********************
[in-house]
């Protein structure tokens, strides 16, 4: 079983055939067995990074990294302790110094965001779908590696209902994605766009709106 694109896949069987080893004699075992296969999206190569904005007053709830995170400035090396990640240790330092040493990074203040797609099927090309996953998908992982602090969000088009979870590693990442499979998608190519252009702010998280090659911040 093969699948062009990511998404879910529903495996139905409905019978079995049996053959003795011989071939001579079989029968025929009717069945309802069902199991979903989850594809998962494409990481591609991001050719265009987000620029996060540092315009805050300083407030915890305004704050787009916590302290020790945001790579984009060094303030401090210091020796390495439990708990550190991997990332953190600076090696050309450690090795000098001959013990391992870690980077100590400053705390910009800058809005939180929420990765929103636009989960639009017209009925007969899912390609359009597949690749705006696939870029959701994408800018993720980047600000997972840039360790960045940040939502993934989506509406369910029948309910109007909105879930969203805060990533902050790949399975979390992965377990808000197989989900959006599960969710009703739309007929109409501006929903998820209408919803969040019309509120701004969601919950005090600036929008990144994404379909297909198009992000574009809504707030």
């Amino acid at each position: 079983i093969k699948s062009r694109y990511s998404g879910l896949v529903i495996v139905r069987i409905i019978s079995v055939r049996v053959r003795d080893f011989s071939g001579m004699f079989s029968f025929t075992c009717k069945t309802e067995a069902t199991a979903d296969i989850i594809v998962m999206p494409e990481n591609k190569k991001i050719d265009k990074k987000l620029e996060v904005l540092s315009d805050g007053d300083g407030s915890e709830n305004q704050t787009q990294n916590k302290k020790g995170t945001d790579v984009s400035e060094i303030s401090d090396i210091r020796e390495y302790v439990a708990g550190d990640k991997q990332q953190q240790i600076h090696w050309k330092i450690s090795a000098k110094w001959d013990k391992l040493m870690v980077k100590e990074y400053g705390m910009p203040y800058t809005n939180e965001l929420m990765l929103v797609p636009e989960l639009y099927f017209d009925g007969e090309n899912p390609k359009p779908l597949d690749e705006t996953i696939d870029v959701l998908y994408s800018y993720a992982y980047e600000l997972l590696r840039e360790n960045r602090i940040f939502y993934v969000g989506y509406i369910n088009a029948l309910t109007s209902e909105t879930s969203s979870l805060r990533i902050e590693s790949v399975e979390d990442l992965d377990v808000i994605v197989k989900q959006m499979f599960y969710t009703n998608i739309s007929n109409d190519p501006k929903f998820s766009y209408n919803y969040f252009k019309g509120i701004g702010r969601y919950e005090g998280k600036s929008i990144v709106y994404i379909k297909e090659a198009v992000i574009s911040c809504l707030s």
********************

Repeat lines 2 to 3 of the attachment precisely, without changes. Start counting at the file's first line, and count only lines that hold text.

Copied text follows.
């Protein structure tokens, strides 16, 4: 079983055939067995990074990294302790110094965001779908590696209902994605766009709106 694109896949069987080893004699075992296969999206190569904005007053709830995170400035090396990640240790330092040493990074203040797609099927090309996953998908992982602090969000088009979870590693990442499979998608190519252009702010998280090659911040 093969699948062009990511998404879910529903495996139905409905019978079995049996053959003795011989071939001579079989029968025929009717069945309802069902199991979903989850594809998962494409990481591609991001050719265009987000620029996060540092315009805050300083407030915890305004704050787009916590302290020790945001790579984009060094303030401090210091020796390495439990708990550190991997990332953190600076090696050309450690090795000098001959013990391992870690980077100590400053705390910009800058809005939180929420990765929103636009989960639009017209009925007969899912390609359009597949690749705006696939870029959701994408800018993720980047600000997972840039360790960045940040939502993934989506509406369910029948309910109007909105879930969203805060990533902050790949399975979390992965377990808000197989989900959006599960969710009703739309007929109409501006929903998820209408919803969040019309509120701004969601919950005090600036929008990144994404379909297909198009992000574009809504707030």
């Amino acid at each position: 079983i093969k699948s062009r694109y990511s998404g879910l896949v529903i495996v139905r069987i409905i019978s079995v055939r049996v053959r003795d080893f011989s071939g001579m004699f079989s029968f025929t075992c009717k069945t309802e067995a069902t199991a979903d296969i989850i594809v998962m999206p494409e990481n591609k190569k991001i050719d265009k990074k987000l620029e996060v904005l540092s315009d805050g007053d300083g407030s915890e709830n305004q704050t787009q990294n916590k302290k020790g995170t945001d790579v984009s400035e060094i303030s401090d090396i210091r020796e390495y302790v439990a708990g550190d990640k991997q990332q953190q240790i600076h090696w050309k330092i450690s090795a000098k110094w001959d013990k391992l040493m870690v980077k100590e990074y400053g705390m910009p203040y800058t809005n939180e965001l929420m990765l929103v797609p636009e989960l639009y099927f017209d009925g007969e090309n899912p390609k359009p779908l597949d690749e705006t996953i696939d870029v959701l998908y994408s800018y993720a992982y980047e600000l997972l590696r840039e360790n960045r602090i940040f939502y993934v969000g989506y509406i369910n088009a029948l309910t109007s209902e909105t879930s969203s979870l805060r990533i902050e590693s790949v399975e979390d990442l992965d377990v808000i994605v197989k989900q959006m499979f599960y969710t009703n998608i739309s007929n109409d190519p501006k929903f998820s766009y209408n919803y969040f252009k019309g509120i701004g702010r969601y919950e005090g998280k600036s929008i990144v709106y994404i379909k297909e090659a198009v992000i574009s911040c809504l707030s």